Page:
My advice – Day or night, unless you know the person who approaches you or are connected to him via a group in some way, do not follow. And if you do, ALWAYS tell him/her that you’re part of a larger group, that the group knows your general whereabouts, and that they are expecting you to return shortly….this was the only leverage that we had when later negotiating with the big guy who looked like a professional torturer.
Ricco Ardemagni, NYC
My husband and I were on our honeymoon in Cozumel, Mexico; we rented a car for the trip. We were actually warned of this scam beforehand, but were not properly prepared. When we pulled in to a gas station, 5 or 6 guys ran over to the car and wouldn’t let us pump our own gas despite our protests. One of them stood directly in front of the pump to block the price. They told the amount we owed, and there was nothing we could do about it. They weren’t mean or threatening in any way, but we had no choice but to pay the amount without knowing how much gas was put in and what the actual price should be.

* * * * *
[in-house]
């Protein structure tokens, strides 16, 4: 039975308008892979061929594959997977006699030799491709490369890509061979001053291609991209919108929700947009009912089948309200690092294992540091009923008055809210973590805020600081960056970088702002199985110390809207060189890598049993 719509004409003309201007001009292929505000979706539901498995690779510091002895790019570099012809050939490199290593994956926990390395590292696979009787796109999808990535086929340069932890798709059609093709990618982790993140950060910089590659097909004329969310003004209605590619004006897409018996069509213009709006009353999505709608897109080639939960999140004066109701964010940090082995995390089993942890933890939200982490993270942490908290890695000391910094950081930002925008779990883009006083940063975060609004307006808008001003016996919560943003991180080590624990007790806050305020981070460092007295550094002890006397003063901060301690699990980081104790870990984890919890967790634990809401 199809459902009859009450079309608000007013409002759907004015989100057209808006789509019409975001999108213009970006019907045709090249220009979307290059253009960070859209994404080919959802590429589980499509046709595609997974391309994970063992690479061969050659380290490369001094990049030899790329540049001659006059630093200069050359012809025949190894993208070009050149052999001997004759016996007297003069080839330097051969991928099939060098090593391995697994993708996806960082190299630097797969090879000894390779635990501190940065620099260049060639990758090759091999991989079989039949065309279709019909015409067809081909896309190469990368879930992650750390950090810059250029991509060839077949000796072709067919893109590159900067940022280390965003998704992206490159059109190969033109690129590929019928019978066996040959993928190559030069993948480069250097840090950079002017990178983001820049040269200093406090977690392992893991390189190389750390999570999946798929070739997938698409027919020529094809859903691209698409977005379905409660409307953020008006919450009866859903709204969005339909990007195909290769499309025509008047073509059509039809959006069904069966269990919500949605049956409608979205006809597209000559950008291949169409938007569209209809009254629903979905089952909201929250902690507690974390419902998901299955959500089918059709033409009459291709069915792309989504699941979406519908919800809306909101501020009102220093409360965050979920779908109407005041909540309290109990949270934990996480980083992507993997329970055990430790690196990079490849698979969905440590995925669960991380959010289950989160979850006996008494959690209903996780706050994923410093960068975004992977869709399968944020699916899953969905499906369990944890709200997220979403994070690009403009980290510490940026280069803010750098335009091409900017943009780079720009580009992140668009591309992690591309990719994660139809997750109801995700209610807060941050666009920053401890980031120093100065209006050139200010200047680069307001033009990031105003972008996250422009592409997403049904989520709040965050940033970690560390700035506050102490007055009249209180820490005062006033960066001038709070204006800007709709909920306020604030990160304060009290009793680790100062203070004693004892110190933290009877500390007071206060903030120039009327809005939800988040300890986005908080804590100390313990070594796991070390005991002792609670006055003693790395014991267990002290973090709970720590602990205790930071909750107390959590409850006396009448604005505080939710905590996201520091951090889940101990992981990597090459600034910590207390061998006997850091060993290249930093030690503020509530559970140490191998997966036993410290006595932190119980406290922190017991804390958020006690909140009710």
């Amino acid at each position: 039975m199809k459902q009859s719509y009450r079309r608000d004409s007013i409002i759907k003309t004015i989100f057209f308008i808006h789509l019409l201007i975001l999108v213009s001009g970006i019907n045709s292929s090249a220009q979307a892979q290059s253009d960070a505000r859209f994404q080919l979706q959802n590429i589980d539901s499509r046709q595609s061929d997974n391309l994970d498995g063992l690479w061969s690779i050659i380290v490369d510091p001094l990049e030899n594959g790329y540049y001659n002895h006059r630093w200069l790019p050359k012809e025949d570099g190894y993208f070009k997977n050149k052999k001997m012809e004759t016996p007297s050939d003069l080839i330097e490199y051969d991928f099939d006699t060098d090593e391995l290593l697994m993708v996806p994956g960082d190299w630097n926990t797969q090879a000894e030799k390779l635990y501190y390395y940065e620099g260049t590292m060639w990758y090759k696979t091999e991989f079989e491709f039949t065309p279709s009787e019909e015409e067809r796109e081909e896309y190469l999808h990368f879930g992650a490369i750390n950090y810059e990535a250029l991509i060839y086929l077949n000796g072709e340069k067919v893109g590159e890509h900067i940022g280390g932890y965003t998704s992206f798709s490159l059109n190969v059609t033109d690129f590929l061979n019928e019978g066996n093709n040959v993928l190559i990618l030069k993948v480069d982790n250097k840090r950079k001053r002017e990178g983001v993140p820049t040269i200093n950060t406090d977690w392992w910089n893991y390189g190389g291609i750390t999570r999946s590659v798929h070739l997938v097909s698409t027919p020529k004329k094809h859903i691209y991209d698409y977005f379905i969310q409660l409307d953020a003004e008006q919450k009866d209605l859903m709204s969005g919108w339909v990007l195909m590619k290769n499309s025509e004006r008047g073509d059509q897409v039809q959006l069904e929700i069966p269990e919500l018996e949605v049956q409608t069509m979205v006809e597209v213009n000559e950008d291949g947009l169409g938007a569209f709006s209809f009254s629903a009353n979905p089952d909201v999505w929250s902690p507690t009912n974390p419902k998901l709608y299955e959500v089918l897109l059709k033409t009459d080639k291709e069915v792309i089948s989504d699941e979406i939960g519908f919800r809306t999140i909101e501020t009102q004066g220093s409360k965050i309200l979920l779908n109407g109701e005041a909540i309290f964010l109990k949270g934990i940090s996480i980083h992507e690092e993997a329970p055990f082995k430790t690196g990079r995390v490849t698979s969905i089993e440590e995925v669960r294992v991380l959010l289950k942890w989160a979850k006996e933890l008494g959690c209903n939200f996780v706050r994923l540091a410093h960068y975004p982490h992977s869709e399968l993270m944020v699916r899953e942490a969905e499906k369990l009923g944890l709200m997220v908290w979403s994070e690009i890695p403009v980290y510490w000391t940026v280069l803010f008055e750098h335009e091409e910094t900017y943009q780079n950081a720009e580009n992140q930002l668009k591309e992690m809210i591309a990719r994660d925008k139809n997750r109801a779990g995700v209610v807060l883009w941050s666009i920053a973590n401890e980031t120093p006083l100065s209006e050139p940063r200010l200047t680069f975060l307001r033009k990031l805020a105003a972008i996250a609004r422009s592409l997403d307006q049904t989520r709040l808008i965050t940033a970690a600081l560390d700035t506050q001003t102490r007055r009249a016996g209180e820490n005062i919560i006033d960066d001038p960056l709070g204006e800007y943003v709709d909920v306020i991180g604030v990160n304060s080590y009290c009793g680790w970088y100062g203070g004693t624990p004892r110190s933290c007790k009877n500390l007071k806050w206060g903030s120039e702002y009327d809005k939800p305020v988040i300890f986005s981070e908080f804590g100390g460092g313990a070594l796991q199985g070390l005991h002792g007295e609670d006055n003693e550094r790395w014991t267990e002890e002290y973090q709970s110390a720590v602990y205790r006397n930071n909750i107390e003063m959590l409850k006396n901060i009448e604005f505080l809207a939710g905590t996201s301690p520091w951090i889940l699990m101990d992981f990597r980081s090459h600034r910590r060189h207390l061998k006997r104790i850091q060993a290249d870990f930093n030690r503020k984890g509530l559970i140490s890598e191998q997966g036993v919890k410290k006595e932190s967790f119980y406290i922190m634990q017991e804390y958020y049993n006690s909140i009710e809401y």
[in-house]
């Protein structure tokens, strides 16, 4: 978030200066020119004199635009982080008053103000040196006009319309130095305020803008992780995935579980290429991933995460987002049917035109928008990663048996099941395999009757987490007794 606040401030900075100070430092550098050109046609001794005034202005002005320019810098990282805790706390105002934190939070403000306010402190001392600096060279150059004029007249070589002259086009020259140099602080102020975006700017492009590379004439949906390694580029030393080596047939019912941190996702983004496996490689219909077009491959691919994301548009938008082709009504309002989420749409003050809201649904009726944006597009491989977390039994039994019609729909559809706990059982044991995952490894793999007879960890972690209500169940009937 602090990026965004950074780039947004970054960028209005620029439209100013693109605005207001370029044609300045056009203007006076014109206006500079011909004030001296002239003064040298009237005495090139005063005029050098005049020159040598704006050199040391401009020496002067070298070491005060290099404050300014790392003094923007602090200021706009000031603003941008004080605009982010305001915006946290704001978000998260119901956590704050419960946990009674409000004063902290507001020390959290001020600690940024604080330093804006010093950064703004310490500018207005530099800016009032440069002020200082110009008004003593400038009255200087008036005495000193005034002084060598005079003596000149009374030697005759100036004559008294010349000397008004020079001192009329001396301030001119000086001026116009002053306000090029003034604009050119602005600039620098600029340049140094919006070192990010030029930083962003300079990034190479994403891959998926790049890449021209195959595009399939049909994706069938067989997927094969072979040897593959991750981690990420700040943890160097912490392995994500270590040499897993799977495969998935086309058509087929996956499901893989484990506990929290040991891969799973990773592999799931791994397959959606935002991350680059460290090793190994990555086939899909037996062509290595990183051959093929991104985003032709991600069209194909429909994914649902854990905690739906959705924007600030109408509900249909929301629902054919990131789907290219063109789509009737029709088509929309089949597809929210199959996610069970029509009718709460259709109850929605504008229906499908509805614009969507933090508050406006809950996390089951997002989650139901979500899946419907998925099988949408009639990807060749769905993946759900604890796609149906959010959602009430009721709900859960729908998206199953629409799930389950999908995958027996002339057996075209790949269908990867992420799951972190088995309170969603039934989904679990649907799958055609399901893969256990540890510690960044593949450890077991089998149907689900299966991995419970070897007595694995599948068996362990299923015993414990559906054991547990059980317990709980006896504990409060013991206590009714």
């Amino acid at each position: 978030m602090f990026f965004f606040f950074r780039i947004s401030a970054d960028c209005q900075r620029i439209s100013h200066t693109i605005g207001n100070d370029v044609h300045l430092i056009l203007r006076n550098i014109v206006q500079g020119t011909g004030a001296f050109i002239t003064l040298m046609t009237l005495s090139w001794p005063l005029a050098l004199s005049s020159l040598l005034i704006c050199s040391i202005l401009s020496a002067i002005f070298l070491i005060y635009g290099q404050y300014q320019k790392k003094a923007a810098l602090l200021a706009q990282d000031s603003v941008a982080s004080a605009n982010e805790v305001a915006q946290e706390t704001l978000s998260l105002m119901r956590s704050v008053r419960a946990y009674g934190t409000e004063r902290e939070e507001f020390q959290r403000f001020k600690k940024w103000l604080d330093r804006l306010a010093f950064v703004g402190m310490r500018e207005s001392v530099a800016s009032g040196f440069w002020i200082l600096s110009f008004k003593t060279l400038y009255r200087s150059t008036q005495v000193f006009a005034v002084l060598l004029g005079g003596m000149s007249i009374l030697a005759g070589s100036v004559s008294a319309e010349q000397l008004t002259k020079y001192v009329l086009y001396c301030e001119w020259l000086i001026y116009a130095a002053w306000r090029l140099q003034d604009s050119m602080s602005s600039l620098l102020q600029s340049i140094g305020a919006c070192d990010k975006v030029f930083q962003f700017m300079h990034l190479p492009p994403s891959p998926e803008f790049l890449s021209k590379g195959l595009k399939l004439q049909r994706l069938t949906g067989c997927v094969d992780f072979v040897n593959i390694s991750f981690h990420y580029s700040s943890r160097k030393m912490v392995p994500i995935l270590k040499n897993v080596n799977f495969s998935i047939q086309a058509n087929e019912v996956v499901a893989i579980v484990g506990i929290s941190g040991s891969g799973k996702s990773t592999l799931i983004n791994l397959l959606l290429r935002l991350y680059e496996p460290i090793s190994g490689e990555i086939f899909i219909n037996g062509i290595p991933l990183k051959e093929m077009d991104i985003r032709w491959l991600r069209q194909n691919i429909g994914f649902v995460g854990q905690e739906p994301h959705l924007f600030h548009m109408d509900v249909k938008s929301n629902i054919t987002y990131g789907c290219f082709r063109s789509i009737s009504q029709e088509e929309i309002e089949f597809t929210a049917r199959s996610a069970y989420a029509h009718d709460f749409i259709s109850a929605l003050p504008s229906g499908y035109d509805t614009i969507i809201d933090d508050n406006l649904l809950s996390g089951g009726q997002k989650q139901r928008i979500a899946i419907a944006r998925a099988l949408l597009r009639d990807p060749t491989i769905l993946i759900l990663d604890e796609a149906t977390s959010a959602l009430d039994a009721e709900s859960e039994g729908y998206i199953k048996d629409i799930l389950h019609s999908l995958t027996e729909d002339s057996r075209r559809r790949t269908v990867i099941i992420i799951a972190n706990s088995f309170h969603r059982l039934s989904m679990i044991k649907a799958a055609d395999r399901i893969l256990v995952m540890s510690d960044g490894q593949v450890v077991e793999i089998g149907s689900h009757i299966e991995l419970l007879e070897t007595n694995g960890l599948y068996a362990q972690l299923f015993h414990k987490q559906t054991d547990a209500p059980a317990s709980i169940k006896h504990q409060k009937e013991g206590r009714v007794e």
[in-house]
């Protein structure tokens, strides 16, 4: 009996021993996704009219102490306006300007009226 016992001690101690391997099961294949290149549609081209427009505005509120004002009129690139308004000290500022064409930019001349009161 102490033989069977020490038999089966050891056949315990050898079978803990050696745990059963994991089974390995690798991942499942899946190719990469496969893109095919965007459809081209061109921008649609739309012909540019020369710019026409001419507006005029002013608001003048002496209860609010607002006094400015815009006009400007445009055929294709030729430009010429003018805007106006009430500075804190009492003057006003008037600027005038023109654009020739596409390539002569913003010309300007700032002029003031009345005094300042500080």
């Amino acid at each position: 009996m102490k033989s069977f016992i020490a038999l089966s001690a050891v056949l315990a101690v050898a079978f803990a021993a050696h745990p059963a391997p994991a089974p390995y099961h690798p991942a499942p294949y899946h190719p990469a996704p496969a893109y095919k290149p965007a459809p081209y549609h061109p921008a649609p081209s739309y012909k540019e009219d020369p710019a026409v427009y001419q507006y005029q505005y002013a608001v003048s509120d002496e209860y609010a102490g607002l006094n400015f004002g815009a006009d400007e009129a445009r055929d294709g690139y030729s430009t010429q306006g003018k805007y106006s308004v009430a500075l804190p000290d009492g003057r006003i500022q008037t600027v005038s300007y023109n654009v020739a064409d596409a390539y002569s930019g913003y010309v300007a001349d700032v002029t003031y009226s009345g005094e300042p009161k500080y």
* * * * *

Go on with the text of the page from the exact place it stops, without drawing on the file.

My advice to others would be to use a gas station where you see customers pumping their own gas, or just wave a $5 bill at them and tell them it’s all you have.
Dan and Lauren Milligan, Cozumel, Mexico
My wife and I went to Mexico.
3 days later after no electricity she freaked and said we need to rent a car. We argued because I’m a white guy in Mexico renting a car. And I didn’t think it was a good idea.
We rent a car.
5 minutes into driving I’m pulled over by cops in a pickup truck.
They ask me to step out of the car and begin to arrest me because I was speeding, swerving and not wearing a seat belt.
I was doing 10mph and swerving to avoid trees and coconuts in the road from the hurricane.